By Harry Scoffin
Apsana Begum, who replaced Leasehold Knowledge Partnership co-patron Jim Fitzpatrick as Poplar and Limehouse MP in December, will be speaking to cladding leaseholders in her constituency via Zoom videoconferencing on Saturday.
Poplar and Limehouse has the second highest number of leasehold properties in the country, and contains many high rise apartment buildings affected by the cladding and fire safety scandal.
The event has been organised with the support of LKP.
The Labour politician attended the Westminster cladding forum in January and is a member of APPG on leasehold and commonhold reform.
Apsana Begum said:
“I have organised the first of what will be a number of cladding meetings to help my constituents deal with this terrible problem which has impacted some of them for nearly three years. I plan to hold further meetings on this issue over the coming months. I will also be holding individual meetings with the sites facing the biggest problems.
“I am very concerned about the failure of the government to act more quickly and will be writing to the Secretary of State.”
Ms Begum and her office are keen to keep the meeting to local residents and therefore are asking for attendees’ addresses.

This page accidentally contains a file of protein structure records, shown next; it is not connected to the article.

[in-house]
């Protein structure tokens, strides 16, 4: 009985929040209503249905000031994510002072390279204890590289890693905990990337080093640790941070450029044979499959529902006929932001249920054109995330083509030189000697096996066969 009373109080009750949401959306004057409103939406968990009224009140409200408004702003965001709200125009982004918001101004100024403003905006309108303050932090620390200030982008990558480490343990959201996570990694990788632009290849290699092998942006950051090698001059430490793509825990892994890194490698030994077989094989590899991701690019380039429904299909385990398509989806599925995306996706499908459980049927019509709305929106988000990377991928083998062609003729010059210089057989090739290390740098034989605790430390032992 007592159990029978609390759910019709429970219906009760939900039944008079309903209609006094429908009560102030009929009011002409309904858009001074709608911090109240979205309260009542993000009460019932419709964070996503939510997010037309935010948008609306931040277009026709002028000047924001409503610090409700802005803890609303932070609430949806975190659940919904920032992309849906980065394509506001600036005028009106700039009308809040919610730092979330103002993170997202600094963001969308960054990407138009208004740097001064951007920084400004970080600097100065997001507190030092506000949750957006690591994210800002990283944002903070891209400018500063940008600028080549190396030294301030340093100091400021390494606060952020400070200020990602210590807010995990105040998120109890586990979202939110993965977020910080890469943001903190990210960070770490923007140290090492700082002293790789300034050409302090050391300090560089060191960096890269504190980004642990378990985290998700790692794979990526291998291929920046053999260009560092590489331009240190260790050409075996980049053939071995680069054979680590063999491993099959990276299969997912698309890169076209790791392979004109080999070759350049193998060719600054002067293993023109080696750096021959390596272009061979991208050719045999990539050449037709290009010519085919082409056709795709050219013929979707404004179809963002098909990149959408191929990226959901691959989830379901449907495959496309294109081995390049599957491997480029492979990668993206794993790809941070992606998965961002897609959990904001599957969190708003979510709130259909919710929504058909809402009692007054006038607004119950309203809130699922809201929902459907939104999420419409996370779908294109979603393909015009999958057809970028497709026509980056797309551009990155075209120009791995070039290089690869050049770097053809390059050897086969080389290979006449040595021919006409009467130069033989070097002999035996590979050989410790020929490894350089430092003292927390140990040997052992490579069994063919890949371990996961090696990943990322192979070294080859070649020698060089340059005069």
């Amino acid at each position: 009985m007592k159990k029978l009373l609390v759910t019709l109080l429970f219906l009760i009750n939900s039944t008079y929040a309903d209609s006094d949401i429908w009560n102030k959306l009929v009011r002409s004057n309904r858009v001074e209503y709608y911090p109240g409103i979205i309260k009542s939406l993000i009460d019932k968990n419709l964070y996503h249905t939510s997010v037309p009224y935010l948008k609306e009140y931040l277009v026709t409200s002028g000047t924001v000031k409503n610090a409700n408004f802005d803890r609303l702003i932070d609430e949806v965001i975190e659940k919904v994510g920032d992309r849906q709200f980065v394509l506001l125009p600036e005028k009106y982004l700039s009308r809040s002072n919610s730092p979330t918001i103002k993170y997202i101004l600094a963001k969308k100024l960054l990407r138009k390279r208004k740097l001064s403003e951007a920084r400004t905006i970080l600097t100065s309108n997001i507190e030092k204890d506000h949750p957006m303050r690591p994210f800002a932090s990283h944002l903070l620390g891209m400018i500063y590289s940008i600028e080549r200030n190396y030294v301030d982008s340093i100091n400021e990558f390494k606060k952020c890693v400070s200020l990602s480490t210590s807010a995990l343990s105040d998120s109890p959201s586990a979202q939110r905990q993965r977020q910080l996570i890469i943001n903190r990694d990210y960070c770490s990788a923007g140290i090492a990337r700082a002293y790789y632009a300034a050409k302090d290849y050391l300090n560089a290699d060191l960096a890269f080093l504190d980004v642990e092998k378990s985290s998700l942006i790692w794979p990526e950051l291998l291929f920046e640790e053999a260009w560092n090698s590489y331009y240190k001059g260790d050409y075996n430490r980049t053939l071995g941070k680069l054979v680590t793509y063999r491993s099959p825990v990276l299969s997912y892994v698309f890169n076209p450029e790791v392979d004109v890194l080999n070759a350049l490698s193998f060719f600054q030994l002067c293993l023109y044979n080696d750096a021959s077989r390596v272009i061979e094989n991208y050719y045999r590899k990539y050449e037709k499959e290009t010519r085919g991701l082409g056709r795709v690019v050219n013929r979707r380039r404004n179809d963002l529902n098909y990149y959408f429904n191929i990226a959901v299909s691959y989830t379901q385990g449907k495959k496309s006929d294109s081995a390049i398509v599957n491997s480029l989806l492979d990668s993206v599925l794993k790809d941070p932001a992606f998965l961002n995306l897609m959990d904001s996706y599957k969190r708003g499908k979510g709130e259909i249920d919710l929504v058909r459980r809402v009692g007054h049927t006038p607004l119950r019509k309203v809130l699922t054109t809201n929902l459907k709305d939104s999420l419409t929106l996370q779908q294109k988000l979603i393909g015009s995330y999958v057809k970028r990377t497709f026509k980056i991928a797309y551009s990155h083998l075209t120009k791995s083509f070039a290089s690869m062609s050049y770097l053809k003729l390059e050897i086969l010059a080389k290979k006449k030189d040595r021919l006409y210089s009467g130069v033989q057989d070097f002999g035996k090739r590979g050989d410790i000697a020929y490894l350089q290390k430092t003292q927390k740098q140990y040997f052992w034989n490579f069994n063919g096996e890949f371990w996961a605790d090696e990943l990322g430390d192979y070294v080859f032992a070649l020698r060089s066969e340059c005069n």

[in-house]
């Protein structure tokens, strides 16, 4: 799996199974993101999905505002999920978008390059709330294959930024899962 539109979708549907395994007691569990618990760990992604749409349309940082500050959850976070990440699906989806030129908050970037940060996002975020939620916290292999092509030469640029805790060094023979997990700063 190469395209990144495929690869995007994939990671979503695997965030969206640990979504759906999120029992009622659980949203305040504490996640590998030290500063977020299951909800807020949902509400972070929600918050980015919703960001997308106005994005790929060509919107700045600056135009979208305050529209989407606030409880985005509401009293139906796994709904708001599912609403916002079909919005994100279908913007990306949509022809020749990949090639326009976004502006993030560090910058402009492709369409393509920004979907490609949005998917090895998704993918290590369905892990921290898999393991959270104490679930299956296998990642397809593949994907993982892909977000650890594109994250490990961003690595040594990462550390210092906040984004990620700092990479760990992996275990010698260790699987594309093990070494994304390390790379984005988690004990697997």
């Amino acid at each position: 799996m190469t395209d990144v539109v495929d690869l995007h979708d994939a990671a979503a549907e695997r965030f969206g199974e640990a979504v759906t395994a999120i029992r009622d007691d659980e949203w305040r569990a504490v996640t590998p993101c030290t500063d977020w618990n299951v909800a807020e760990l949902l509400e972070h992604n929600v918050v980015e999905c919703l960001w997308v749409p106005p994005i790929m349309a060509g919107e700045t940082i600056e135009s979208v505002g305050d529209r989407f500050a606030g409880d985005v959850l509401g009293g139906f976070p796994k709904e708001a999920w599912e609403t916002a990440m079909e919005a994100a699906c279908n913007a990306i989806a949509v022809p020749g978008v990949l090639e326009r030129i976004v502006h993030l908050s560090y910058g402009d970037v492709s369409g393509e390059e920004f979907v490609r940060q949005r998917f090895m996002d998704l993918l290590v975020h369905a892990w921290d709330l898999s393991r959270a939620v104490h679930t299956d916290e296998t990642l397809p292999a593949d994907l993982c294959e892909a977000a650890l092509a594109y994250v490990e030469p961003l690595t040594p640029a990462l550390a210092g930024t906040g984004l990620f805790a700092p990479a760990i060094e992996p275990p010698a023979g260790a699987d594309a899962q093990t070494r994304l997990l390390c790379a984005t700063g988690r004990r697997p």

Affected Poplar and Limehouse residents who want to make the guestlist should email email@example.com and confirm their details.
The Zoom session will begin at 5pm on Saturday June 20, with a scheduled end time of 6:30pm.
Speakers will be taking questions.
LKP chair Martin Boyd is on the lineup alongside Jon Wharnsby, the Fire Brigades Union (FBU) North East London secretary and Grenfell Community Liaison officer.
Mr Wharnsby, writing in the New Statesman on Friday, blasts the “little action, by government or industry, to prevent a tragedy like the one at Grenfell Tower happening again”.
A firefighter at Grenfell, Mr Wharnsby discusses the problems facing hundreds of thousands of leaseholders in unsafe blocks:
“Half a million residents up and down the country are still trapped in potentially lethal flats. When we firefighters are called to a block with flammable cladding, the fear of the imprisoned residents is apparent. With homes rendered worthless due to the flammable materials, they are unable to sell. Terrified, many of them have taken on 24-hour “waking watches”, patrolling their buildings in case a fire a breaks out while residents sleep.
“Three years have passed. Three years is 1,095 days or 26,304 hours or 1,576,800 minutes or 94,608,000 seconds. In just one second, with the stroke of a pen, the government could mandate the removal of all flammable cladding, requisitioning buildings from owners who refuse.
“Instead, we have had fires in London, Bolton, Crewe and Belfast involving major fire safety defects. The next one could happen tomorrow.”
Three years ago, I was called to a fire in Grenfell Tower in North Kensington along with my watch. By the time we arrived, my colleagues had already been desperately working for over an hour to save as many lives as possible: 72 lives were lost, 72 too many.